In my post Thinking Before Midnight, I posed a question that the movie Before Midnight posed to me? Is long-standing love possible anymore, or even relevant.
The last week or two I've been thinking about my acting days in Orlando, Florida.
Down there, I had the opportunity to study with James Best, best known (no pun intended) for his role as the bumbling Sheriff Roscoe P. Coltrane on the show The Dukes of Hazzard.
Also in that class was an older couple Joe and Bernice. Joe was in his late seventies, Bernice a couple of years younger.
After selling their business, they embarked on an acting career, and did well, booking small roles in films, television, commercials, and industrials as … you guessed it ... an older couple.
But it wasn’t their acting ability that caught my attention. I marveled at the look in their eyes when each gazed on the other.
One word describes it.
After fifty-six years of marriage, they held hands and looked at each other with goo-goo eyes. They looked like teenagers walking through the park … everything but the PDOA (Public Display of Affection). Actually, I say no PDOA, but I did see them steal the occasional kiss. Just a little peck on the lips (no sucking face), true, but always with a smile for each other that would melt the coldest of hearts.
Each time I saw that little peck, I felt like an intruder.
A tradition of the class was to adjourn to the local Denny’s for food, tea or coffee, and wonderful conversation. Joe and Bernice came often. Joe always ordered the Grand Slam breakfast and coffee, even late at night. Bernice would typically order some toast and coffee, then help herself to a bite or two of Joe’s pancakes.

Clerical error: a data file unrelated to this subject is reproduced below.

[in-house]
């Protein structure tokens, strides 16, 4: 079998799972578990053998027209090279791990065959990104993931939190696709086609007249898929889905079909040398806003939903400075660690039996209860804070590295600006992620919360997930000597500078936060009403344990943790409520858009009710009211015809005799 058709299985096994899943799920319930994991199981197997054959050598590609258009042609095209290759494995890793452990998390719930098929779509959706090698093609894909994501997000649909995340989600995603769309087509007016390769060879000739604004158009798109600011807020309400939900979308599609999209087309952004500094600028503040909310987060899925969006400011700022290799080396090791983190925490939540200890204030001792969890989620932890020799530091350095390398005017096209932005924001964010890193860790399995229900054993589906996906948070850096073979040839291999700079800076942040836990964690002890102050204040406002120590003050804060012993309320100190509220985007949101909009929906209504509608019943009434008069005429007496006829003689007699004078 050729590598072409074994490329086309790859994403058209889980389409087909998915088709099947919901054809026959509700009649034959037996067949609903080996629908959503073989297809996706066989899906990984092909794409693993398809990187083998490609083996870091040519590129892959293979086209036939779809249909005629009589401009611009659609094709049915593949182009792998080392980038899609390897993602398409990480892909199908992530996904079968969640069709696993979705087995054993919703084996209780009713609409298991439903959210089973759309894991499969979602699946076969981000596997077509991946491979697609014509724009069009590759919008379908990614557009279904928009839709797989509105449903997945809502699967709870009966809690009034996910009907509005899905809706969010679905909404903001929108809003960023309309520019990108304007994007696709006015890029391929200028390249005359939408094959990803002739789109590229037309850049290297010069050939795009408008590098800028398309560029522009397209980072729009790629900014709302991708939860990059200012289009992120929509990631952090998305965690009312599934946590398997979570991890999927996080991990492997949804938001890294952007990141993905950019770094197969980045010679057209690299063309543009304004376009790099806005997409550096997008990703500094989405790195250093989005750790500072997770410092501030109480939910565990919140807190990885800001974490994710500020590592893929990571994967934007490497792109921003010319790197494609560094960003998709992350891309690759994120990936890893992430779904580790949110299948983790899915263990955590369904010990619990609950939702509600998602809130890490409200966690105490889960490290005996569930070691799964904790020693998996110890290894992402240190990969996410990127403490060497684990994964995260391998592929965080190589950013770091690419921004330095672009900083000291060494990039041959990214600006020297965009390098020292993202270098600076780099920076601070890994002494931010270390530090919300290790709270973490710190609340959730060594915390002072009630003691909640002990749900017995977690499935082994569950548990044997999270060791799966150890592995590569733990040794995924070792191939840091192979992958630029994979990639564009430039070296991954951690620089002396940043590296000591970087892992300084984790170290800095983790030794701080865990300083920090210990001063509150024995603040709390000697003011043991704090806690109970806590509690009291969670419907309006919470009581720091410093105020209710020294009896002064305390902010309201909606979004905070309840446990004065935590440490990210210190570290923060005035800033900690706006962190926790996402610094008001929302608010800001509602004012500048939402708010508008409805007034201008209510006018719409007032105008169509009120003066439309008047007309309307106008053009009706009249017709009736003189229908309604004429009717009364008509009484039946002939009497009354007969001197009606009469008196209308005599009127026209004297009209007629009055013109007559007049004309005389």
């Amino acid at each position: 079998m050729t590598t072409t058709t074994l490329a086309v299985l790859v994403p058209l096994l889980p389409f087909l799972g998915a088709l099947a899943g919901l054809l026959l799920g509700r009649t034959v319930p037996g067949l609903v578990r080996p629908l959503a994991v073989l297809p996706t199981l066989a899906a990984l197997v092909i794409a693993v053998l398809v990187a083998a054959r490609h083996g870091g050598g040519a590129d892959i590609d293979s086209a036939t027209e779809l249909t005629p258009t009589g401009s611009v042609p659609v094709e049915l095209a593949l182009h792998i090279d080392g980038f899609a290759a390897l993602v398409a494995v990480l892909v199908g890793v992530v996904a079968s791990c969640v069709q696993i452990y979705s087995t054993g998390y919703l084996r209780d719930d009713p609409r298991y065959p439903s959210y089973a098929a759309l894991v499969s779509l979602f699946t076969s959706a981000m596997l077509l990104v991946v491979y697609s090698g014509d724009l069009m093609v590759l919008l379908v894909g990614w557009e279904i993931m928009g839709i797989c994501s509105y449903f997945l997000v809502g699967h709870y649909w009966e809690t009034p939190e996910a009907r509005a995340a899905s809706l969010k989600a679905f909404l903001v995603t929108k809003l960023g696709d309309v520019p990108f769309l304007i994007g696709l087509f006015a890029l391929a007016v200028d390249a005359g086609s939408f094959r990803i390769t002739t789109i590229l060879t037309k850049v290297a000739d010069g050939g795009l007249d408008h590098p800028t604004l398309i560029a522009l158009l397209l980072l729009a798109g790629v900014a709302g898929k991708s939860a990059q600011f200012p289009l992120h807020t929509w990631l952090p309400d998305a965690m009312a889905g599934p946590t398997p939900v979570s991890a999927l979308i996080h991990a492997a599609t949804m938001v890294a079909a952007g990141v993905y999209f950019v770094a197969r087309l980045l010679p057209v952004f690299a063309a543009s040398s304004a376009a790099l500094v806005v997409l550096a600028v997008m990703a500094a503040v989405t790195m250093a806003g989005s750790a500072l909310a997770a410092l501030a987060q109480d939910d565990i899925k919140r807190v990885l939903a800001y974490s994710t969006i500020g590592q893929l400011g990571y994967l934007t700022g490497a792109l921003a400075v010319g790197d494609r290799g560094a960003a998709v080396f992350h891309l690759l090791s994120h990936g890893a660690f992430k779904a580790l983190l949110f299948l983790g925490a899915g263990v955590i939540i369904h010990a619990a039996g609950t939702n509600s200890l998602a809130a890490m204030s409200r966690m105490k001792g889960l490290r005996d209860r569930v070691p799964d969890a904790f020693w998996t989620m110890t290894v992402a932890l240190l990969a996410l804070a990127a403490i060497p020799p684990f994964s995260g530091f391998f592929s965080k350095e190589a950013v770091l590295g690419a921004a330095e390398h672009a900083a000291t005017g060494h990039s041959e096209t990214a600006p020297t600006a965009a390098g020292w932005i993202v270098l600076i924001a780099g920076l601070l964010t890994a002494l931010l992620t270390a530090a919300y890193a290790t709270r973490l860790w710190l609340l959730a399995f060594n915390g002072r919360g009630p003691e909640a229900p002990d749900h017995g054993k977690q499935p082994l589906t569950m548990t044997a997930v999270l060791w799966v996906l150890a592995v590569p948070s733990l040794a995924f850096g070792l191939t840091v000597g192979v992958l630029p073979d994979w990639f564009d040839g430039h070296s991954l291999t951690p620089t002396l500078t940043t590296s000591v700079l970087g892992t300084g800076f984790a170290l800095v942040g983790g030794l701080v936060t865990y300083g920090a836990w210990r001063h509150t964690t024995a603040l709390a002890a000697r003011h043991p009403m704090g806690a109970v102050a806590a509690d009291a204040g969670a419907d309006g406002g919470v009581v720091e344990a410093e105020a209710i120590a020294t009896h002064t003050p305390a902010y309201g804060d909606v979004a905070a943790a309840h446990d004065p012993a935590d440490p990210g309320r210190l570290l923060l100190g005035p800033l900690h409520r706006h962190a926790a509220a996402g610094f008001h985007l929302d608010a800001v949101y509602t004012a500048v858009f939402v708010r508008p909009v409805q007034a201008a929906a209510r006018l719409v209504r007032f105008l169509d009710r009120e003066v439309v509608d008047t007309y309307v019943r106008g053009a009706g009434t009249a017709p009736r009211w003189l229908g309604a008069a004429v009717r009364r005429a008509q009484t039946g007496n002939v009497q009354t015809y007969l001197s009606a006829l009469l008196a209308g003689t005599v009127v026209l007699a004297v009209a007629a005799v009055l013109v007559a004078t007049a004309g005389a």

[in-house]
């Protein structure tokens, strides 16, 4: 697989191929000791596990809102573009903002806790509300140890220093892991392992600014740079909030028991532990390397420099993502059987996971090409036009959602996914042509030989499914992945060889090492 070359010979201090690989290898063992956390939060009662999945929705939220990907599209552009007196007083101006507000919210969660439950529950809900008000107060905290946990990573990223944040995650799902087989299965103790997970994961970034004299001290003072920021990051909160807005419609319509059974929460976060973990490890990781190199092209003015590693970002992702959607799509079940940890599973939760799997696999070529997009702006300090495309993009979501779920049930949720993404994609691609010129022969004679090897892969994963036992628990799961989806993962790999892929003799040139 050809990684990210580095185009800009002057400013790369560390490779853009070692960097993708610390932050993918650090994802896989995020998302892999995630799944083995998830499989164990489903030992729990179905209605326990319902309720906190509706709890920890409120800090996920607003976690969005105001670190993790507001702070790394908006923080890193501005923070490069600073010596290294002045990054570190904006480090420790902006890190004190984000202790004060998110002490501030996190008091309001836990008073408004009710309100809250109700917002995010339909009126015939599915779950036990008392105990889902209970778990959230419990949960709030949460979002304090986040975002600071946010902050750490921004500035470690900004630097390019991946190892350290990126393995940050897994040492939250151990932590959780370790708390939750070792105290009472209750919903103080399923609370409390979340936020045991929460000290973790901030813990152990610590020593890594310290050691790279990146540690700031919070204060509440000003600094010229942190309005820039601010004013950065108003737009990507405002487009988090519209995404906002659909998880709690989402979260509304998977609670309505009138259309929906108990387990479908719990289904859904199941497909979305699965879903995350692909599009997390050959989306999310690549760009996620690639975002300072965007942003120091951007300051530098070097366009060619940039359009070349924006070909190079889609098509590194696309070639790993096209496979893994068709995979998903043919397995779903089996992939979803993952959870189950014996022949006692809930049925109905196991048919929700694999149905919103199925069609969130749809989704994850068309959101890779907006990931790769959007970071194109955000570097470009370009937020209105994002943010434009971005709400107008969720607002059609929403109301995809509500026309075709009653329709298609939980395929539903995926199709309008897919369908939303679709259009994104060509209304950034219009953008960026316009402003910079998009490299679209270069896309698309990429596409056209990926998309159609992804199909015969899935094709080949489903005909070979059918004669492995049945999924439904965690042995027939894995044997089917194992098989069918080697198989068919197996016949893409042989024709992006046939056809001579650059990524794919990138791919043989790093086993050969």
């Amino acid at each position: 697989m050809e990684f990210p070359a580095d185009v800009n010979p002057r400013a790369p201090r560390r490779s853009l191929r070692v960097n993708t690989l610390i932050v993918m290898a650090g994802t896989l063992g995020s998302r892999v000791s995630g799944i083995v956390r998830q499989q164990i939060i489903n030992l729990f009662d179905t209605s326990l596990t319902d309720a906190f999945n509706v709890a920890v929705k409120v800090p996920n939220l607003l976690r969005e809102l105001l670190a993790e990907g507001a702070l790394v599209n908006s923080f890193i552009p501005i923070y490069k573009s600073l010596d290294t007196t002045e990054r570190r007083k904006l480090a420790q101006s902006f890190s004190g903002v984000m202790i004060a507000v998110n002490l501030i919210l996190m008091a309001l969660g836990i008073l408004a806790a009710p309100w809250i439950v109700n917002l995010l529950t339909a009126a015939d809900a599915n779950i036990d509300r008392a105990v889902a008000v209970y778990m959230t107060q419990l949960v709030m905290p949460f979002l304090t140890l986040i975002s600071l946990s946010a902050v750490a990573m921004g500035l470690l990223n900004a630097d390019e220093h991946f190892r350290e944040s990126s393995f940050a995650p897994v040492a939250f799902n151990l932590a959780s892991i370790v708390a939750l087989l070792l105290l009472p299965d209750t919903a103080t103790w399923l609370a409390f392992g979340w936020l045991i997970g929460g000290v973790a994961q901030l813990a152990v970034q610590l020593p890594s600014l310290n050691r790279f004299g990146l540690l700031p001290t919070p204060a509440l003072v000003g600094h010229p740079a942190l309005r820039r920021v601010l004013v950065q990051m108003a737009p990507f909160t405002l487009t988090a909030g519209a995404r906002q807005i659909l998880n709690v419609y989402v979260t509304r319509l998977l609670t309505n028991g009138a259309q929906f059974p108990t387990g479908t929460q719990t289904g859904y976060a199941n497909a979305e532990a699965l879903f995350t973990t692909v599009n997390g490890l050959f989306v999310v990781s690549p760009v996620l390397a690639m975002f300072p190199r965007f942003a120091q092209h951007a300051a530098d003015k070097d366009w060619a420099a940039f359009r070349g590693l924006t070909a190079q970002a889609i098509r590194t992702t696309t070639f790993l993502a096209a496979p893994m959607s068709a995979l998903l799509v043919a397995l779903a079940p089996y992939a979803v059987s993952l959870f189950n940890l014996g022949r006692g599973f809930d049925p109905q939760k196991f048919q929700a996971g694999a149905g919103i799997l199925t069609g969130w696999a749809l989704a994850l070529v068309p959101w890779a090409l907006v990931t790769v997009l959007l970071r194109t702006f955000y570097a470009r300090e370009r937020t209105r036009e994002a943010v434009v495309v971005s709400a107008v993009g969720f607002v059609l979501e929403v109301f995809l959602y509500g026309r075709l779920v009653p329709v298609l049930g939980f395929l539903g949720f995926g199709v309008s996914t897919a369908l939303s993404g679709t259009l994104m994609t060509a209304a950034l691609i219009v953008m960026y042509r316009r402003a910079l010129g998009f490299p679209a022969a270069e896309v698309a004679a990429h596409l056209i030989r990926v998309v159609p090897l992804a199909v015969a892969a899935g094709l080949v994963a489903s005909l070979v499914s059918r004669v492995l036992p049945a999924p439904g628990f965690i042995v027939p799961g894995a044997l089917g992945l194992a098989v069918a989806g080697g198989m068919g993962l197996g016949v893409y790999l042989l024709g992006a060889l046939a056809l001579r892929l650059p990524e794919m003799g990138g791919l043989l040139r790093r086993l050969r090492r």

They were always a joy to be around.
“What’s your secret?” I asked one evening. “Fifty-six years of not only marriage, but working together in a business, and you still hold hands with the goo-goo eyes.”
Joe put down his fork and thought a second. “It wasn’t always like that, Rocky.”
Bernice shook her head. “No, it wasn’t. We fought. We really did. But with the business we learned how to be civil to each other.”
“And the years passed where we were no more friendly to each other than to the mailman,” Joe said.
"But no less," Bernice threw in.
Joe thought for a second. “We decided to sell the shop and retire.”
Bernice nodded agreement. “We looked at each other and saw someone we used to know.”
“And love,” Joe threw in.
“And love,” Bernice said, taking his hand and giving it a good squeeze.
“We knew we had a lot to get through, so one night we sat down at the kitchen table across from each other,” Joe said.
“I suggested that we hold hands, because I’ve never been able to yell at someone, whether it was Joe, or the kids, or grandkids, who I was holding hands with. And I didn’t want to yell. If I'd have started, I don't know whether I could have stopped.”
“We talked all night long.”
“And when the sun came up I saw that handsome young man who always held the doors open for me, and offered his arm when we went into a restaurant or a picture show.”
“And I saw that beautiful young lady who always lowered her head, then lifted her eyes and smiled when she looked at me.”
Joe later said that night holding hands was the most emotional he’d ever spent, and that for him it was the holding hands that pulled him through. He couldn’t yell. Neither could she. He cried. So did she. He reasoned. So did she.
“We got to know each other all over again,” Bernice said. “Just started from scratch, like a good cake recipe.”
“Way back in school,” Joe said, “we learned about mythological creatures like the Medusa and the Unicorn that don’t really exist.”
Bernice leaned her head on his shoulder. “Well, we decided that one of those creatures does. The Phoenix. Our marriage proves it.”
I said in the Before Midnight post that I hoped long standing love was possible and relevant.
My memories of Joe and Bernice prove it. At least to me.
I last saw them in 1993. Twenty years ago. Chances are they’ve passed on. Then again …? :-)
Photo Credit: Wikipedia